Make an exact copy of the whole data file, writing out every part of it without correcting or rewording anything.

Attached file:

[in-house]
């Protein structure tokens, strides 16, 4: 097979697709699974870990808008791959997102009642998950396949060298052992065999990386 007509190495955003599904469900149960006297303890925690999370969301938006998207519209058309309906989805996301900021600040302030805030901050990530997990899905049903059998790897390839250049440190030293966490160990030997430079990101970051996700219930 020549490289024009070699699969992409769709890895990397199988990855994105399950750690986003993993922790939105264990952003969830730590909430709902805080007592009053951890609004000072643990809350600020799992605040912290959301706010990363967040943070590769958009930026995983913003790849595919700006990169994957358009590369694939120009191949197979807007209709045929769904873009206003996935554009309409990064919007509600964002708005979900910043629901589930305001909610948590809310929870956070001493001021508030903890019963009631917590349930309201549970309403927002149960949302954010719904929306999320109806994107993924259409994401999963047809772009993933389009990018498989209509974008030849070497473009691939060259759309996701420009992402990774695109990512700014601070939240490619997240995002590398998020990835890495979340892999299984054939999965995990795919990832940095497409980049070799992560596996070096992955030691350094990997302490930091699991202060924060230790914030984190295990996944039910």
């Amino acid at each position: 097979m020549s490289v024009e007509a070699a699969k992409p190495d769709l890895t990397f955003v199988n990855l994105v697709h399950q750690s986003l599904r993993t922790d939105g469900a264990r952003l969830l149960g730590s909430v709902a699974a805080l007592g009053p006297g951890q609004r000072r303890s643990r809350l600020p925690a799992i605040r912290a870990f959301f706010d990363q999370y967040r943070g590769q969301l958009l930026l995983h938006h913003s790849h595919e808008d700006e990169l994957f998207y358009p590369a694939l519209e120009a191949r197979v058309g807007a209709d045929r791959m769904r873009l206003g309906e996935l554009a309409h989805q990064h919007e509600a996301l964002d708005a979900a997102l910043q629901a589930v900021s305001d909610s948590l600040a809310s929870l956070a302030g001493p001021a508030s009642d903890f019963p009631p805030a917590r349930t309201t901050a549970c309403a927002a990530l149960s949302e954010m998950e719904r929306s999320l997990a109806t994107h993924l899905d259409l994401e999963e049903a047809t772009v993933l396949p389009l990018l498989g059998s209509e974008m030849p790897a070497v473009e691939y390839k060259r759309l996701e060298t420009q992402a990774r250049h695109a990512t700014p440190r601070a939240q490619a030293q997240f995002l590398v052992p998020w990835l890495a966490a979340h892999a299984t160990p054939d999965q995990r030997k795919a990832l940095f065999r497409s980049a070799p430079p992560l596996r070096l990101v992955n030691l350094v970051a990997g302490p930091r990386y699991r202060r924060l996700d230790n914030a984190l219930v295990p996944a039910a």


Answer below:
[in-house]
């Protein structure tokens, strides 16, 4: 097979697709699974870990808008791959997102009642998950396949060298052992065999990386 007509190495955003599904469900149960006297303890925690999370969301938006998207519209058309309906989805996301900021600040302030805030901050990530997990899905049903059998790897390839250049440190030293966490160990030997430079990101970051996700219930 020549490289024009070699699969992409769709890895990397199988990855994105399950750690986003993993922790939105264990952003969830730590909430709902805080007592009053951890609004000072643990809350600020799992605040912290959301706010990363967040943070590769958009930026995983913003790849595919700006990169994957358009590369694939120009191949197979807007209709045929769904873009206003996935554009309409990064919007509600964002708005979900910043629901589930305001909610948590809310929870956070001493001021508030903890019963009631917590349930309201549970309403927002149960949302954010719904929306999320109806994107993924259409994401999963047809772009993933389009990018498989209509974008030849070497473009691939060259759309996701420009992402990774695109990512700014601070939240490619997240995002590398998020990835890495979340892999299984054939999965995990795919990832940095497409980049070799992560596996070096992955030691350094990997302490930091699991202060924060230790914030984190295990996944039910």
């Amino acid at each position: 097979m020549s490289v024009e007509a070699a699969k992409p190495d769709l890895t990397f955003v199988n990855l994105v697709h399950q750690s986003l599904r993993t922790d939105g469900a264990r952003l969830l149960g730590s909430v709902a699974a805080l007592g009053p006297g951890q609004r000072r303890s643990r809350l600020p925690a799992i605040r912290a870990f959301f706010d990363q999370y967040r943070g590769q969301l958009l930026l995983h938006h913003s790849h595919e808008d700006e990169l994957f998207y358009p590369a694939l519209e120009a191949r197979v058309g807007a209709d045929r791959m769904r873009l206003g309906e996935l554009a309409h989805q990064h919007e509600a996301l964002d708005a979900a997102l910043q629901a589930v900021s305001d909610s948590l600040a809310s929870l956070a302030g001493p001021a508030s009642d903890f019963p009631p805030a917590r349930t309201t901050a549970c309403a927002a990530l149960s949302e954010m998950e719904r929306s999320l997990a109806t994107h993924l899905d259409l994401e999963e049903a047809t772009v993933l396949p389009l990018l498989g059998s209509e974008m030849p790897a070497v473009e691939y390839k060259r759309l996701e060298t420009q992402a990774r250049h695109a990512t700014p440190r601070a939240q490619a030293q997240f995002l590398v052992p998020w990835l890495a966490a979340h892999a299984t160990p054939d999965q995990r030997k795919a990832l940095f065999r497409s980049a070799p430079p992560l596996r070096l990101v992955n030691l350094v970051a990997g302490p930091r990386y699991r202060r924060l996700d230790n914030a984190l219930v295990p996944a039910a």